SAD can be Very Disruptive - Social phobia disrupts normal lives and interferes with careers and social relationships.
Many SAD people are aware of their problems but don't know how to fix them - Most people with social phobia are well aware that they have irrational and unjustified negative feelings are extreme and irrational. Yet the fear and dread still occurs and they may take all sort of evasive action to avoid it. Even when they manage to confront their fear, they may go through hell beforehand and feel very uncomfortable in dealing with it. Afterwards, their anxious feelings may persist, and they worry about how others may have judged them or their activities.
Social anxiety disorder is characterized by the presence of all of the following symptoms:
A significant and persistent fear of one or more social or performance situations in which the person is exposed to unfamiliar people or to possible scrutiny by others. The individual fears that he or she will act in a way (or show anxiety symptoms) that will be humiliating or embarrassing.
Note: In children, there must be evidence of the capacity for age-appropriate social relationships with familiar people and the anxiety must occur in peer settings, not just in interactions with adults.
Exposure to the feared social situation almost invariably provokes anxiety, which may take the form of a situationally bound or situationally predisposed Panic Attack.
Note: In children, the anxiety may be expressed by crying, tantrums, freezing, or shrinking from social situations with unfamiliar people.
The person recognizes that the fear is excessive or unreasonable.
Note: In children, this feature may be absent.
The feared social or performance situations are avoided or else are endured with intense anxiety or distress.
The avoidance, anxious anticipation, or distress in the feared social or performance situation(s) interferes significantly with the person's normal routine, occupational (academic) functioning, or social activities or relationships, or there is marked distress about having the phobia.
In individuals under age 18 years, the duration is at least 6 months.
The fear or avoidance is not due to the direct physiological effects of a substance (e.g., a drug of abuse, a medication) or a general medical condition and is not better accounted for by another mental disorder.
If a general medical condition or another mental disorder is present, the fear in the first criteria is unrelated to it, e.g., the fear is not of Stuttering, trembling in Parkinson's disease, or exhibiting abnormal eating behavior in Anorexia Nervosa or Bulimia Nervosa.
Eating in public.
Being interviewed by a stranger.
Writing in public.
Speaking with strangers.
Using the phone.
Attending social events (e.g., parties, concerts)
Using public restrooms.
Talking with important people or authority figures.
Doing any sort of activity where the person might be watched. i.e. sexual interaction, standing in a line, or working in a public area.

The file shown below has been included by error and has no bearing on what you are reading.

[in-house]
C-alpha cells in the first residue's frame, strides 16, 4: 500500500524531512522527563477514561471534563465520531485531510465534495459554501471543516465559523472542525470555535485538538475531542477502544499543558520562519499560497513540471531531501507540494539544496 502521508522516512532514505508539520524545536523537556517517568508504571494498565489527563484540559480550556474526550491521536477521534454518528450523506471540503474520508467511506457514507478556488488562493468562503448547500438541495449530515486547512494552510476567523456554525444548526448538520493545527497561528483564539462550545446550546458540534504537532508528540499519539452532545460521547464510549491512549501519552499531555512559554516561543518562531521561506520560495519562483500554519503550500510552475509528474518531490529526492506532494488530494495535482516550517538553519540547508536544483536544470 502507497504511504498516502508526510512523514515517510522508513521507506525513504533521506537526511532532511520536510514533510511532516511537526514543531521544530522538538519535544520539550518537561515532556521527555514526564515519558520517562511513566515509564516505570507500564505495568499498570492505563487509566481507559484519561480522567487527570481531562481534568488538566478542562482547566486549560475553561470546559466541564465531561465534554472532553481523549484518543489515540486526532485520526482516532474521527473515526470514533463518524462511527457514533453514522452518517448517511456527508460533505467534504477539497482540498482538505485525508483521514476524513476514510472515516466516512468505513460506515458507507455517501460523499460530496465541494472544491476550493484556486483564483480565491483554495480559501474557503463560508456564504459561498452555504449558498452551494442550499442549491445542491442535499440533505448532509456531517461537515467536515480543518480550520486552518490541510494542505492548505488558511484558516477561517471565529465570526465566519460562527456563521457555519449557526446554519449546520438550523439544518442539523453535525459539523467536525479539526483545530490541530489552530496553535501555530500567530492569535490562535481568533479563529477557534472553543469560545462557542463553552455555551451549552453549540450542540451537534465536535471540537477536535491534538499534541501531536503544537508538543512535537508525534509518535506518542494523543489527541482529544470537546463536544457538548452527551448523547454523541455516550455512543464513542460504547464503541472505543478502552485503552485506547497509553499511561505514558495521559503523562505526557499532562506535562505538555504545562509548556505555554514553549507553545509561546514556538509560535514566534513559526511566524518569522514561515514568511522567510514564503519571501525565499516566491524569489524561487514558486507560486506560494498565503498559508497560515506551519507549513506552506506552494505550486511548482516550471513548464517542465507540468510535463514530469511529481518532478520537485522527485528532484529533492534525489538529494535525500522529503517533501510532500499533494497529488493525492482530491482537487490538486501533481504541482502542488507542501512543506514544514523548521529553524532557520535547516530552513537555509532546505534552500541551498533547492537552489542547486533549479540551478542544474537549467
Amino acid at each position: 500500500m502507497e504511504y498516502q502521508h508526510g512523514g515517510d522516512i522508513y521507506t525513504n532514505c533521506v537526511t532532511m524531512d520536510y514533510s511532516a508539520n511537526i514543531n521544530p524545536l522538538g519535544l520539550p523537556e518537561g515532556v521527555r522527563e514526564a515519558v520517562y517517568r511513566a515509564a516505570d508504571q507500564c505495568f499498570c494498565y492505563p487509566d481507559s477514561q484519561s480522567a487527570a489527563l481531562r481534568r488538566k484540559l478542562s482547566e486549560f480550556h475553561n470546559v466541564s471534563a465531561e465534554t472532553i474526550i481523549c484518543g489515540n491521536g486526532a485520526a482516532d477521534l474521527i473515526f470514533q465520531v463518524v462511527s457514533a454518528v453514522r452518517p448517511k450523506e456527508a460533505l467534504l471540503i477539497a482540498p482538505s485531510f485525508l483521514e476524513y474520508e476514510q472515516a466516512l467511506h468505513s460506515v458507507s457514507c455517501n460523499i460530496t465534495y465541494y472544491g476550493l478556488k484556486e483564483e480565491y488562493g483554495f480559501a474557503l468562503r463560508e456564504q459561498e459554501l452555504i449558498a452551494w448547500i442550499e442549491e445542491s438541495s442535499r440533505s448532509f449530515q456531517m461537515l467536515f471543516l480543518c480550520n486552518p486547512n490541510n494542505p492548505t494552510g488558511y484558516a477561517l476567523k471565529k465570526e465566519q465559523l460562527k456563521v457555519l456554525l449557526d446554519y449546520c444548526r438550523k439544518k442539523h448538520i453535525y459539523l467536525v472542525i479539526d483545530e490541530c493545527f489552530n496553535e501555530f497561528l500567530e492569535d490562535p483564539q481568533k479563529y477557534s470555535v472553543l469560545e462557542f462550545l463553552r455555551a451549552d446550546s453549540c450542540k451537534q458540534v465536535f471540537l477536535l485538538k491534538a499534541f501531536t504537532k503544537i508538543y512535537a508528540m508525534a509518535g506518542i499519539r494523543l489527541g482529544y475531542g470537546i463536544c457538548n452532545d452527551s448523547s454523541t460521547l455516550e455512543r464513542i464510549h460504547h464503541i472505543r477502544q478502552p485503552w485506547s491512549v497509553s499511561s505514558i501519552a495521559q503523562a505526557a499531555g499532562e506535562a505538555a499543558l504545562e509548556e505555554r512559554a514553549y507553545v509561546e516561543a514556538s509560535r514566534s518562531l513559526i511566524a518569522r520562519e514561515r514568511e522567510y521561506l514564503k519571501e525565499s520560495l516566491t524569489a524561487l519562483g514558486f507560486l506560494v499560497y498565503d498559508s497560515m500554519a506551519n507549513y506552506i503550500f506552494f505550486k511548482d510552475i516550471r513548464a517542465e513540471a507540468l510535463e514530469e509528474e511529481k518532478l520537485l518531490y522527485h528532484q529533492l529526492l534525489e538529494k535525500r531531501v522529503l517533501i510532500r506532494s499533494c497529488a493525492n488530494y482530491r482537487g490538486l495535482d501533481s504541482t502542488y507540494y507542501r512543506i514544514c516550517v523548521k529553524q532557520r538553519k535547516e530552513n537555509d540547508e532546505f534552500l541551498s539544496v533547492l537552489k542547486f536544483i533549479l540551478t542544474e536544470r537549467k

Physical Responses and Signs of Social Anxiety Disorder
Trembling or shaking.
The treatments for SAD depend on whether it is a general or specific type of disorder and on the on the severity of the physical or emotional symptoms. Professional help should be sought for severe and debilitating cases. Generally, medication and therapy, and various combinations have been shown to be effective in treating SAD. Like many phobias, therapy by itself has been very effective in treating specific SAD. The main treatments for SAD are summarized below:
Medications for Social Anxiety Disorder - Various types of medication are prescribed to treat SAD. Each has its disadvantages and advantages depending on particular situation and person involved. Consult a medical practitioner regarding medical treatments.
Cognitive-Behavioral Therapy (CBT) is a type of psychotherapy treatment designed to modify thought processes and behavioral responses to enhance positive emotions to various situations. The major techniques that have been shown to help are:
Exposure - Exposure can take place either through imagining the specific performance or social situation, or in-vivo.The underlying principle of exposure therapy is that through practice and experience, you will become more comfortable in situations that you would otherwise avoid. This is similar to many other phobia treatments, for example phobias to spiders.
Cognitive Restructuring - Cognitive restructuring focuses on the cognitive symptoms of SAD: poor self-concept, fear of negative evaluation by others, and negative attribution bias (attributing positive outcomes to chance and negative outcomes to your own shortcomings). It involves a series of exercises designed to identify negative thoughts, evaluate how true they are, and construct alternative thoughts to challenge the original thoughts.
Social Skills Training - Social skills training involves various exercises such as modeling, rehearsal and role-playing designed to help people learn appropriate behaviors and decrease anxiety in social situations. For example: conversations, eye contact, assertiveness and answering telephone calls
Psychodynamic Therapy - attempts to elicit the deeper unresolved reason for their anxieties. This may relate to childhood experiences and various set back that may have occurred. It also explores potential resistance to change.
Alternative Treatments - Alternative treatments for SAD include such things as dietary supplements, aromatherapy, and hypnotherapy.